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ATLANTA 1996 OLYMPICS

Joyner-Kersee's Beginning Turns Into a Sad Ending

Heptathlon: Longtime great drops out after first event because of an injury in her final Olympics.

July 28, 1996|MIKE PENNER | TIMES STAFF WRITER

ATLANTA — Jackie Joyner-Kersee was long gone by then, having limped through the rain and the mixed zone with her head down and her lips pursed, stopping for nothing or no one on her way to a waiting getaway car.

The Olympic Stadium scoreboard would have to provide official comment, then, and the last line of the women's heptathlon Group A high-jump results said all that was needed:

14. JOYNER-KERSEE, J. USA DNS

Did not start.

As in would not finish.

As in would not take her quest for a third consecutive Olympic heptathlon gold medal past the first event.

It was a coach's decision, a most difficult one, since the order to abandon the 1996 Olympic heptathlon after the 100-meter hurdles had to come from Bobby Kersee, to whom Joyner-Kersee happens to be married.

Joyner-Kersee began the morning with her right thigh camouflaged by a tight beige wrap, the best present-day medical science could offer the hamstring she strained during last month's U.S. trials.

The wrap was supposed to provide safe passage for Joyner-Kersee through four events Saturday, but it surrendered the mission after the first 90 meters.

Joyner-Kersee cleared her final hurdle with a grimace and a hobbled jog to the finish. She still won her heat with a time of 13.24, second overall to Germany's Mona Steigauf (13.22), but something obviously was wrong with the world's greatest heptathlete, even if she refused to admit it.

The last hurdle had aggravated the hamstring. Kersee feared the worst right away, and became convinced after he watched his wife try to limber up for her second event, the high jump, during a lengthy rain delay.

After a heated exchange near the high-jump landing pit, Kersee, against his wife's protestations, withdrew her from the competition.

"It was very hard to do," Kersee said later. "That's why I came out and got her. There was no way she was going to quit in the Olympics.

"I'm glad this was the one time in my life that I was her husband and not her coach. I've watched her for 12 years go through pain. There was no reason for her to go through more now."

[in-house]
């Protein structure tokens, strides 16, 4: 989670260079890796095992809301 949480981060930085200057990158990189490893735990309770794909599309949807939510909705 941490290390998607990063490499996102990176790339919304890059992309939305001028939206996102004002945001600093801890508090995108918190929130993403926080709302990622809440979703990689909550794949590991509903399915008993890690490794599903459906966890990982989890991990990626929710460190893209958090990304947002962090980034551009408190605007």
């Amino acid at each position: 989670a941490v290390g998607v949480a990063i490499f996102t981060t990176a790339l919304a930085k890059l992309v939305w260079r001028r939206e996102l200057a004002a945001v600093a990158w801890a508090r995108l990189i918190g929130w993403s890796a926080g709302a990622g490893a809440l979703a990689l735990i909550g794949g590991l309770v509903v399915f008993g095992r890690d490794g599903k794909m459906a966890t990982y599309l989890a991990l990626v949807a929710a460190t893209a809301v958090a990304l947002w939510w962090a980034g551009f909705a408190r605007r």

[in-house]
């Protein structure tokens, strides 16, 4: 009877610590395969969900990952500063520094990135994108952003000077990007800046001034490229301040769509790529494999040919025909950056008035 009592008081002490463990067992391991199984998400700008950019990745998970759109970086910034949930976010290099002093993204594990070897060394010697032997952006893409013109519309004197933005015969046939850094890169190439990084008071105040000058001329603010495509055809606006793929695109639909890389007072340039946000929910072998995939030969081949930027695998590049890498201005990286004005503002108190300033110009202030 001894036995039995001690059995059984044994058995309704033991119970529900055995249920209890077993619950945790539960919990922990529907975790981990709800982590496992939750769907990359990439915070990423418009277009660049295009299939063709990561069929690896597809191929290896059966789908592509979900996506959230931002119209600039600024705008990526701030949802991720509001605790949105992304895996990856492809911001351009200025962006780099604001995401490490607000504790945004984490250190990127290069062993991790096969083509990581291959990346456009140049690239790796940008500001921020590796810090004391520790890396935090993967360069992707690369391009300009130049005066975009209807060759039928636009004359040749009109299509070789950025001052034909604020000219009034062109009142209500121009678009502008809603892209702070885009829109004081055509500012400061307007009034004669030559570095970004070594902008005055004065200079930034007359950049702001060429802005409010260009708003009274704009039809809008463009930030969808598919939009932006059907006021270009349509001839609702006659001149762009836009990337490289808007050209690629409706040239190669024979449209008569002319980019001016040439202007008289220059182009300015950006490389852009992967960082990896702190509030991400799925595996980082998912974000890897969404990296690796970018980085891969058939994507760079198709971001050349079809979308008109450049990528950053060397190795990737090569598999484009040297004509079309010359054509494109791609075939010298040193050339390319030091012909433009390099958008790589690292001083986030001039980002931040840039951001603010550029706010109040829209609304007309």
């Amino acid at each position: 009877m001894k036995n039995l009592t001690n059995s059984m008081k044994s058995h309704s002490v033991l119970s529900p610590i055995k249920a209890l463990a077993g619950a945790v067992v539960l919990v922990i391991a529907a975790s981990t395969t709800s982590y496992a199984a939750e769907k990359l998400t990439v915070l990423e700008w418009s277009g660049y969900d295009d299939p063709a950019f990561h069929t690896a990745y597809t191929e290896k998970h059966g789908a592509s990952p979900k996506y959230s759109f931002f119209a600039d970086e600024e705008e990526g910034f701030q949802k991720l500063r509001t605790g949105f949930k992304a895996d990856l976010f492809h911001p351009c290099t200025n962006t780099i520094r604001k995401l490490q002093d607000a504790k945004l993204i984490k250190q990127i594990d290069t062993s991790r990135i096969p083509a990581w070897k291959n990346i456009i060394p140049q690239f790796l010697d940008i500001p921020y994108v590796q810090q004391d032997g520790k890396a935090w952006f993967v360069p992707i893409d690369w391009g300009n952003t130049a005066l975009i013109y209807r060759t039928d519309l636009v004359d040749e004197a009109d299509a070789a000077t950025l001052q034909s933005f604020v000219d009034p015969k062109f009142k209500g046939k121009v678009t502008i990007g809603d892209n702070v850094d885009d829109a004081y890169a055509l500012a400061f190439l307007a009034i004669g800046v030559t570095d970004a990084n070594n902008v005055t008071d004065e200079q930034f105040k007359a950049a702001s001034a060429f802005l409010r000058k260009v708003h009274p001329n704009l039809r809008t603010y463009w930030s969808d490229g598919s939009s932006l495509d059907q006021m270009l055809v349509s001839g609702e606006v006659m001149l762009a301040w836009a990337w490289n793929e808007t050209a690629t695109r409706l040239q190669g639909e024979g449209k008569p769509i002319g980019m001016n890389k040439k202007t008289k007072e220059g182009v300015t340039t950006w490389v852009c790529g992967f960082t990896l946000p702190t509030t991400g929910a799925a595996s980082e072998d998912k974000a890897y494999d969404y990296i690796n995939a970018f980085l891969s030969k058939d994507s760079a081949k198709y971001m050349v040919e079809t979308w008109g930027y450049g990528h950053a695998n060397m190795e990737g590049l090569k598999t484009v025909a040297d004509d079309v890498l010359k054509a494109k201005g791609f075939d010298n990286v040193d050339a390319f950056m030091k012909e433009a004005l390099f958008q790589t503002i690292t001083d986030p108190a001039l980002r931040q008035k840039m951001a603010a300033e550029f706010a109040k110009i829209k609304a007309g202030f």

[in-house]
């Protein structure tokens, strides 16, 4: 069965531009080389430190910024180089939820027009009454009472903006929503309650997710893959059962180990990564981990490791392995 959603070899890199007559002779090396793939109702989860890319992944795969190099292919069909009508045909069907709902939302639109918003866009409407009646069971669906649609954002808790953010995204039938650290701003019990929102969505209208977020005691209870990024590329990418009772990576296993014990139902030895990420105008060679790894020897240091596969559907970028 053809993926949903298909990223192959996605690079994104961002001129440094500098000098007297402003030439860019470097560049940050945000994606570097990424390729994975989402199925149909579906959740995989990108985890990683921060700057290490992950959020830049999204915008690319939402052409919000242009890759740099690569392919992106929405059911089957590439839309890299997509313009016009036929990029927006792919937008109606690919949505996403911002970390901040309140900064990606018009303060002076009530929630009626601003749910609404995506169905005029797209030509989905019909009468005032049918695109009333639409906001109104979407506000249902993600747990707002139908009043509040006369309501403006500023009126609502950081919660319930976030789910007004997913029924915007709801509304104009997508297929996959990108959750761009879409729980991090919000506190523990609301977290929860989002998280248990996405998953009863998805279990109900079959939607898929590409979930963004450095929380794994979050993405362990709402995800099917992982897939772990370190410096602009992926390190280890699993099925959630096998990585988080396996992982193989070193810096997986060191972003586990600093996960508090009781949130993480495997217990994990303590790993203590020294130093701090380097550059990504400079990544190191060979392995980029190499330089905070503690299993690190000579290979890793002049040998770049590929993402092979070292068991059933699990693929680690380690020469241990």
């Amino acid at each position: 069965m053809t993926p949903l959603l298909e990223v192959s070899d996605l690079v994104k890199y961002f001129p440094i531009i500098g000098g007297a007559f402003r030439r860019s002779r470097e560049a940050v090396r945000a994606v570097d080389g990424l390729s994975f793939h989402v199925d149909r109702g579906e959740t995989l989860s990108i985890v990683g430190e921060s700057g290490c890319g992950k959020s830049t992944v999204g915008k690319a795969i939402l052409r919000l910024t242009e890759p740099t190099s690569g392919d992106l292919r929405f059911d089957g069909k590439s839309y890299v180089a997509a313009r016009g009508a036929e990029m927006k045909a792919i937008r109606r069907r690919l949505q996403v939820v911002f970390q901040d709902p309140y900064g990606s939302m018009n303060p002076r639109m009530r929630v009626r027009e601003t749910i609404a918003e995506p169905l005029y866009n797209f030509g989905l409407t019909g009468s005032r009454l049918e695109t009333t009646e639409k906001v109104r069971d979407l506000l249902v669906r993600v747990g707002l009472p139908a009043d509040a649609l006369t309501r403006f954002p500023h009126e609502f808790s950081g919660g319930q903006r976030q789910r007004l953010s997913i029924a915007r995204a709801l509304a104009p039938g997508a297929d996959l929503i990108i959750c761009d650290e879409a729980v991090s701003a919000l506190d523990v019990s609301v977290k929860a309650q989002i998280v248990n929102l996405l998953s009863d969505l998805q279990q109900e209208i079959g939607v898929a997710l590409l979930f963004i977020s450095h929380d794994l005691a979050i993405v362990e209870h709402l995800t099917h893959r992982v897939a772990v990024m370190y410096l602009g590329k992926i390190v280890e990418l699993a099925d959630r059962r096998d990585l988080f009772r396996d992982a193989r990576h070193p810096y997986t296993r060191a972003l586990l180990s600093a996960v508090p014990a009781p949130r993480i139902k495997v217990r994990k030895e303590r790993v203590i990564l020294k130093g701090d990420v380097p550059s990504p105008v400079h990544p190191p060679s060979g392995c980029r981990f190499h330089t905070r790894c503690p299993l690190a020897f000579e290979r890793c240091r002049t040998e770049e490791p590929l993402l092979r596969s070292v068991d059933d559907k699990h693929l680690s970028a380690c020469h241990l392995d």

Finally, Joyner-Kersee left the track in tears, being escorted by Kersee through the stadium tunnel without stopping to talk with a mass of reporters lined up in the mixed zone.

The Olympics' most decorated heptathlon career was ending with a whimper and nothing more. Joyner-Kersee, 34, owner of 1988 and 1992 Olympic heptathlon gold medals and the six best heptathlon scores in history, was retiring after one event.

As Kersee tried to explain it, he was planning for Joyner-Kersee's future--next week's women's long jump competition.

"In terms of the multi-events, she's proven enough," Kersee said. "In 72 hours, she's going to be pretty much ready to go out there with a wrap and long jump. The long jump is her baby."

Joyner-Kersee holds the women's long jump world record--24 feet 7 inches--and won the Olympic gold medal in the event in 1988 and the bronze in 1992. Along with her silver in the 1984 heptathlon, she came to Atlanta with five Olympic medals, hopeful for two more.

She also holds the heptathlon world record with 7,291 points. But since turning 33, the scores and the expectations have diminished. Joyner-Kersee was only sixth in the heptathlon at the 1995 World Championships, where she also withdrew from the long jump, and finished second in last month's trials to Kelly Blair.

Again, the right hamstring was to blame, but there was no such disclaimer in Saturday's pre-meet media notes, only: "Blair won the Olympic trials--the first time JJK has finished a heptathlon and and lost to another American since 1983."

Saturday, the Olympic Stadium public address announcer broke the news to the other athletes scattered across the track with a terse, "Jackie Joyner-Kersee has withdrawn from the heptathlon because of an injury."

Reaction ranged from shock to dismay to, perhaps, relief on the part of Joyner-Kersee's chief rival in the heptathlon, Ghada Shouaa of Syria. As soon as she heard the news, Shouaa walked over to Joyner-Kersee and kissed her on both cheeks.

Grace-Ann Dinkins, a 400-meter runner from Liberia, seemed shaken. "Don't tell me that!" she exclaimed. "I think that's horrible. She's my hero."

U.S. 400-meter runner Jearl Miles said she "was in the blocks when I heard it. I was shocked and surprised. The Games won't be the same without her.

"I don't want to call her the grandmother of track and field, but for as long as I can remember, I knew of Jackie Joyner-Kersee. She's someone to look up to. I'm sorry she can't compete here."

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